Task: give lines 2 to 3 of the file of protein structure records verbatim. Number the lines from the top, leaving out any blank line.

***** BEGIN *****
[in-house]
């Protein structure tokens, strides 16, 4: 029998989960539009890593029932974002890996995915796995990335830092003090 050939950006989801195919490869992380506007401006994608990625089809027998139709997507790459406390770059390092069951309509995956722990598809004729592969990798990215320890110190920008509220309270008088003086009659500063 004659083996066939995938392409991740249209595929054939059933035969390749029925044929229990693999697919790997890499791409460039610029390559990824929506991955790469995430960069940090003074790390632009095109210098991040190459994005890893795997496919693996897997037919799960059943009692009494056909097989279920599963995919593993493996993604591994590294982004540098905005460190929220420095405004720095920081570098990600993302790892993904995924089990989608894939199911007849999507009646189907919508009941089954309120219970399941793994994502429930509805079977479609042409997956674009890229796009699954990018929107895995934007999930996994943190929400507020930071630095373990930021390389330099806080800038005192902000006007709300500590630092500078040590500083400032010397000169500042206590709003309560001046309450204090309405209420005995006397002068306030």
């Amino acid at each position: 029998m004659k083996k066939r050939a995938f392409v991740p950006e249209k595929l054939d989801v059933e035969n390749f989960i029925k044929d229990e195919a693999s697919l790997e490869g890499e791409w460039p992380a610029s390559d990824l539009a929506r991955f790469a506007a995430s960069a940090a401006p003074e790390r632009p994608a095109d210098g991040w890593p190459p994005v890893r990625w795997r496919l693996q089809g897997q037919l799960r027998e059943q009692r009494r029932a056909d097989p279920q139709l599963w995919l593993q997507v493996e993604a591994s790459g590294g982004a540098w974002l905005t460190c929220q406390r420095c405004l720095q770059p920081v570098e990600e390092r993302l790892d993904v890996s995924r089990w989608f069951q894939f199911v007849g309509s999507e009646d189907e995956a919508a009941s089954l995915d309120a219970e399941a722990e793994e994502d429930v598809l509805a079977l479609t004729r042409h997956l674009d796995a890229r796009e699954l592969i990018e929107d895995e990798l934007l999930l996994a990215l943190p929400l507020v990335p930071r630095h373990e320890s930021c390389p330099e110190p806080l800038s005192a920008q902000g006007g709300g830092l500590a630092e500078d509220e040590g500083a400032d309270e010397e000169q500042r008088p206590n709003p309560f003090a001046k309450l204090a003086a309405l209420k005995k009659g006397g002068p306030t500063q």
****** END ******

């Protein structure tokens, strides 16, 4: 029998989960539009890593029932974002890996995915796995990335830092003090 050939950006989801195919490869992380506007401006994608990625089809027998139709997507790459406390770059390092069951309509995956722990598809004729592969990798990215320890110190920008509220309270008088003086009659500063 004659083996066939995938392409991740249209595929054939059933035969390749029925044929229990693999697919790997890499791409460039610029390559990824929506991955790469995430960069940090003074790390632009095109210098991040190459994005890893795997496919693996897997037919799960059943009692009494056909097989279920599963995919593993493996993604591994590294982004540098905005460190929220420095405004720095920081570098990600993302790892993904995924089990989608894939199911007849999507009646189907919508009941089954309120219970399941793994994502429930509805079977479609042409997956674009890229796009699954990018929107895995934007999930996994943190929400507020930071630095373990930021390389330099806080800038005192902000006007709300500590630092500078040590500083400032010397000169500042206590709003309560001046309450204090309405209420005995006397002068306030």
């Amino acid at each position: 029998m004659k083996k066939r050939a995938f392409v991740p950006e249209k595929l054939d989801v059933e035969n390749f989960i029925k044929d229990e195919a693999s697919l790997e490869g890499e791409w460039p992380a610029s390559d990824l539009a929506r991955f790469a506007a995430s960069a940090a401006p003074e790390r632009p994608a095109d210098g991040w890593p190459p994005v890893r990625w795997r496919l693996q089809g897997q037919l799960r027998e059943q009692r009494r029932a056909d097989p279920q139709l599963w995919l593993q997507v493996e993604a591994s790459g590294g982004a540098w974002l905005t460190c929220q406390r420095c405004l720095q770059p920081v570098e990600e390092r993302l790892d993904v890996s995924r089990w989608f069951q894939f199911v007849g309509s999507e009646d189907e995956a919508a009941s089954l995915d309120a219970e399941a722990e793994e994502d429930v598809l509805a079977l479609t004729r042409h997956l674009d796995a890229r796009e699954l592969i990018e929107d895995e990798l934007l999930l996994a990215l943190p929400l507020v990335p930071r630095h373990e320890s930021c390389p330099e110190p806080l800038s005192a920008q902000g006007g709300g830092l500590a630092e500078d509220e040590g500083a400032d309270e010397e000169q500042r008088p206590n709003p309560f003090a001046k309450l204090a003086a309405l209420k005995k009659g006397g002068p306030t500063q």